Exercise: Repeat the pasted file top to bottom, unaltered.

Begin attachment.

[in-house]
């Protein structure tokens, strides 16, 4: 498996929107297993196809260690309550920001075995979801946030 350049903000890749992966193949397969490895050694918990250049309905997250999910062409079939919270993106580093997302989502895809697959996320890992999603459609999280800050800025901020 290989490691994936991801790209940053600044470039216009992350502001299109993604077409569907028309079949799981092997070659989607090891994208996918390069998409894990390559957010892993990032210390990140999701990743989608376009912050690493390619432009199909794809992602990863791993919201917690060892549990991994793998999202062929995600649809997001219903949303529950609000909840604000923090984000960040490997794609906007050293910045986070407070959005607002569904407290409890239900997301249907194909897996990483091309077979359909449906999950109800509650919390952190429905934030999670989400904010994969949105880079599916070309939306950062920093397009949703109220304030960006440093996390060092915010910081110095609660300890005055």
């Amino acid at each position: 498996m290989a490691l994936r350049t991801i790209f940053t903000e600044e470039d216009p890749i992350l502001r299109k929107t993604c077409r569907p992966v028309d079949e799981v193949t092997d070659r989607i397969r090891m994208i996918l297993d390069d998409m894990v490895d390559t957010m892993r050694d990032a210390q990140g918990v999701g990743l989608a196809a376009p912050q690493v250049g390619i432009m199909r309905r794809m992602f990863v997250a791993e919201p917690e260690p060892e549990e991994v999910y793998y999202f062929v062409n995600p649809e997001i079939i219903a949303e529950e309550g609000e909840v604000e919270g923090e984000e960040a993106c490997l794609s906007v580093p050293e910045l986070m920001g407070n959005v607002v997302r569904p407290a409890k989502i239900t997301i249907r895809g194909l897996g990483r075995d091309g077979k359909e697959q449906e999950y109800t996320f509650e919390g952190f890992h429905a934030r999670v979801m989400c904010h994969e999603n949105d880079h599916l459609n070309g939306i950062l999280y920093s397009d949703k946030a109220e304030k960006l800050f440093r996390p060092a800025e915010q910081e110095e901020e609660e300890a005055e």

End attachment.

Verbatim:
[in-house]
């Protein structure tokens, strides 16, 4: 498996929107297993196809260690309550920001075995979801946030 350049903000890749992966193949397969490895050694918990250049309905997250999910062409079939919270993106580093997302989502895809697959996320890992999603459609999280800050800025901020 290989490691994936991801790209940053600044470039216009992350502001299109993604077409569907028309079949799981092997070659989607090891994208996918390069998409894990390559957010892993990032210390990140999701990743989608376009912050690493390619432009199909794809992602990863791993919201917690060892549990991994793998999202062929995600649809997001219903949303529950609000909840604000923090984000960040490997794609906007050293910045986070407070959005607002569904407290409890239900997301249907194909897996990483091309077979359909449906999950109800509650919390952190429905934030999670989400904010994969949105880079599916070309939306950062920093397009949703109220304030960006440093996390060092915010910081110095609660300890005055």
């Amino acid at each position: 498996m290989a490691l994936r350049t991801i790209f940053t903000e600044e470039d216009p890749i992350l502001r299109k929107t993604c077409r569907p992966v028309d079949e799981v193949t092997d070659r989607i397969r090891m994208i996918l297993d390069d998409m894990v490895d390559t957010m892993r050694d990032a210390q990140g918990v999701g990743l989608a196809a376009p912050q690493v250049g390619i432009m199909r309905r794809m992602f990863v997250a791993e919201p917690e260690p060892e549990e991994v999910y793998y999202f062929v062409n995600p649809e997001i079939i219903a949303e529950e309550g609000e909840v604000e919270g923090e984000e960040a993106c490997l794609s906007v580093p050293e910045l986070m920001g407070n959005v607002v997302r569904p407290a409890k989502i239900t997301i249907r895809g194909l897996g990483r075995d091309g077979k359909e697959q449906e999950y109800t996320f509650e919390g952190f890992h429905a934030r999670v979801m989400c904010h994969e999603n949105d880079h599916l459609n070309g939306i950062l999280y920093s397009d949703k946030a109220e304030k960006l800050f440093r996390p060092a800025e915010q910081e110095e901020e609660e300890a005055e």